Day 273—Betty Boop

This morning as I left for the gym, my first visit back after eating and drinking my way through Italy for three weeks, I noticed the light shining through my Betty Boop rose was quite lovely so I stopped to take a few photos to put off the inevitable torture for a few more minutes.

Focal Length 170
ISO 100

Day 272- Shoefiti

On our morning walk this morning in Redding where Bobo has been staying while I was away, I saw this pair of sneakers hanging over a power line. Sue said she’d heard that this sometimes means a drug dealer is nearby but I read there are lots of meanings, some drug-related but many, very benign. Regardless of the meaning,I think the term “Shoefiti” is priceless.

Focal Length 200mm
ISO 100
WB mistakenly set to tungsten


Day 271— It’s Not The Stuff In The Green Can

I discovered the joy of cooking late in life and until I got my Microplane grater ten years ago or so, I had never grated my own parmesan cheese; I knew only of the packaged variety from Kraft that claims not to have any fillers, then proceeds to list fillers on its label…go figure. In Parma, we noticed that menus all listed Formaggio (cheese) as a course and whenever anyone ordered it, a huge chunk of Parmigiano Reggiano was wheeled to the table and pieces were chipped off using a coltellino, or small knife. When we visited the cooperative that produces Parmigiano Reggiano I wanted to bring home an entire wheel of this delectable cheese: it is high in calcium and other nutrients and lower in fat and sodium than other hard aged cheeses. Instead, I purchased two large slices, each over a kilo, and a couple of coltellini. One piece is a gift for my brother who also loves to cook and who has been caring for my parrot, Bobo, while I have been away. The other is mine, all mine, and I am already making a dent in it.

I thought I had better photograph it while some remains. It is laying on a special waxed paper that I was given at the cooperative for storing the cheese after I opened the plastic shrink wrap. And the coltellino works perfectly to shave off bits of cheese that I have been enjoying with a glass of wine in the evening since my return.

Focal Lengh 35mm
ISO 100

Day 270—Hip, Hip, Hooray!

I’m still not back in my groove yet; my trip to Redding to pick up Bobo was postponed to Wednesday so I did a repeat of yesterday morning: on my way to take a shower this morning, I instead went back to bed at 8:30AM and slept until past noon. I hope my malaise disappears soon and that my enthusiasm for seeking out interesting photos will return. I did make a wine run to Costco this afternoon and when I returned late this afternoon, I had to put away the garbage cans that I forgot about putting away yesterday. On the wall near the garbage cans is a white climbing rose whose name escapes me at the moment and the rose hips are starting to appear. They were the only interesting thing I saw today that I wanted to photograph so, here they are. They look like cherry tomatoes.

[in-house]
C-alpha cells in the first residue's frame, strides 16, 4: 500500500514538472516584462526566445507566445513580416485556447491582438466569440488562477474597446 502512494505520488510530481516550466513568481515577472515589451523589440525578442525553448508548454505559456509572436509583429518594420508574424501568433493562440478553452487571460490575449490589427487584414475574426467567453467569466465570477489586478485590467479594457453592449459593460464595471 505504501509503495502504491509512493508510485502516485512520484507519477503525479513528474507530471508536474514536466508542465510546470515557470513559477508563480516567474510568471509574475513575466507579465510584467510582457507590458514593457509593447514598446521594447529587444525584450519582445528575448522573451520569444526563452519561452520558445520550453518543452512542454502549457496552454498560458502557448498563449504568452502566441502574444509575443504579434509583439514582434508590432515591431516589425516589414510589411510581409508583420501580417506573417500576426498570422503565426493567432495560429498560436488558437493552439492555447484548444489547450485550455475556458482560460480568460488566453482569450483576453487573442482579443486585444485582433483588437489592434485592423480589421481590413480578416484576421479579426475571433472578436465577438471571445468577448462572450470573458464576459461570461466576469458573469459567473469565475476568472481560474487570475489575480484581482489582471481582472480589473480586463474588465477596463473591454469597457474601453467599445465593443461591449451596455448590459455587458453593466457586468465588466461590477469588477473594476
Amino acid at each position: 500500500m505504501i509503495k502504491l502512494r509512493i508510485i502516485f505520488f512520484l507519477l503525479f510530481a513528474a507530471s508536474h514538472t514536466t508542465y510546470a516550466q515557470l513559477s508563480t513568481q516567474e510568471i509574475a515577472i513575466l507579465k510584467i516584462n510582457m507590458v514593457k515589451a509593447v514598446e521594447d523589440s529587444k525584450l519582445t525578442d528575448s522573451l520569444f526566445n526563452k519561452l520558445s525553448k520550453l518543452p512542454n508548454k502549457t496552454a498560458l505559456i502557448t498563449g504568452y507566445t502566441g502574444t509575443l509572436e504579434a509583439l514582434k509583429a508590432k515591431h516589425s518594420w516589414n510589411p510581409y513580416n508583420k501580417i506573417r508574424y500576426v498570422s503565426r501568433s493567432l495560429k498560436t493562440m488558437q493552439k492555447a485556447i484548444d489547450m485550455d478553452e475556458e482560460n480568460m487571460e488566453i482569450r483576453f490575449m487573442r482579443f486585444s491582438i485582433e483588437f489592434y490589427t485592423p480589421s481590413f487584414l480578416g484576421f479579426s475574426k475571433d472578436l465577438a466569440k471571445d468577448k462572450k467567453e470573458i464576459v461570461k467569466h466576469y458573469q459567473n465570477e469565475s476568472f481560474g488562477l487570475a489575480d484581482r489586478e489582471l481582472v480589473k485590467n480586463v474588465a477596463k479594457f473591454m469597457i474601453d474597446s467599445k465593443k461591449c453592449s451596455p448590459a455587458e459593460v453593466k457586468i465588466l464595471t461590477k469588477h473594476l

Focal Length 200mm
ISO 320

Day 269—Bevilacqua

One afternoon in Venice, we stumbled across a tiny shop called Bevilacqua next to a small canal; we had walked by it several times at night when the iron doors were down and there was no indication that anything was behind them. The shop is filled with gorgeous brocades and damasks and tassels and I was drawn in because of my love of fabrics. It was only after I got home that I read in Fodor’s that Bevilacqua has kept the weaving tradition alive in Venice since 1875, using 18th-century hand looms for its creations. Fabrics made by this firm have been used to decorate the Vatican, the Royal Palace of Stockholm, and the White House. I purchased a few tassels to give as gifts so now they will decorate the homes of a few commoners, but I decided to photograph them before I relinquished their beauty to someone else.

It was nice to be able to spend time with my camera this morning to think about the shot and what effect I was looking for. I used my 35mm prime lens, my tripod, my black backdrop, and long shutter speeds to achieve the look I wanted.

Focal Length 35mm
ISO 100
13 seconds
WB Sunshine

Dat 268— Was It All a Dream?

When I looked at my passport this morning, the only visas stamped in it were from Switzerland, the country through which we entered and left Europe. In my foggy, jet lagged brain, I wondered for a second if we’d ever actually entered Italy, but then I found the one wine cork I saved from a favorite bottle from Alba. That’s visa enough. Yes, indeed, we were there! And, thanks, fellow photoblogger Melinda for suggesting the subject for today’s photo. I don’t think I could have come up with an idea on my own today.

Focal Length: 35mm
ISO 200
WB, cloudy

Day 267– Two Broads in Italy Day 23– Zurich to SFO

Zurich is an expensive city. Our dinner last night was excellent but pricey. And while we awaited our plane’s departure today, SwissAir flight 38 to SFO, we discovered that the airport also is expensive. We stopped at a bar next to the gate and ordered glasses of wine and some water to use up the 7 Swiss Francs I had left. We were shocked that the bill was $34 USD plus the 7 Swiss Francs. Well, we’re on vacation and as Linda pointed out, we saved more than $600 each on our plane tickets because we bought them in late 2010. I guess I shouldn’t bitch too much but I found the bar tab a bit over the top.

We’re now three hours into our flight and we each have had 3 glasses of wine. The a$$hole in front of me has reclined his seat so I have no room and am claustrophobic and sweating. The reclined seat makes the LCD screen dark, so I can’t watch the in-flight videos so I decided to work on my blog.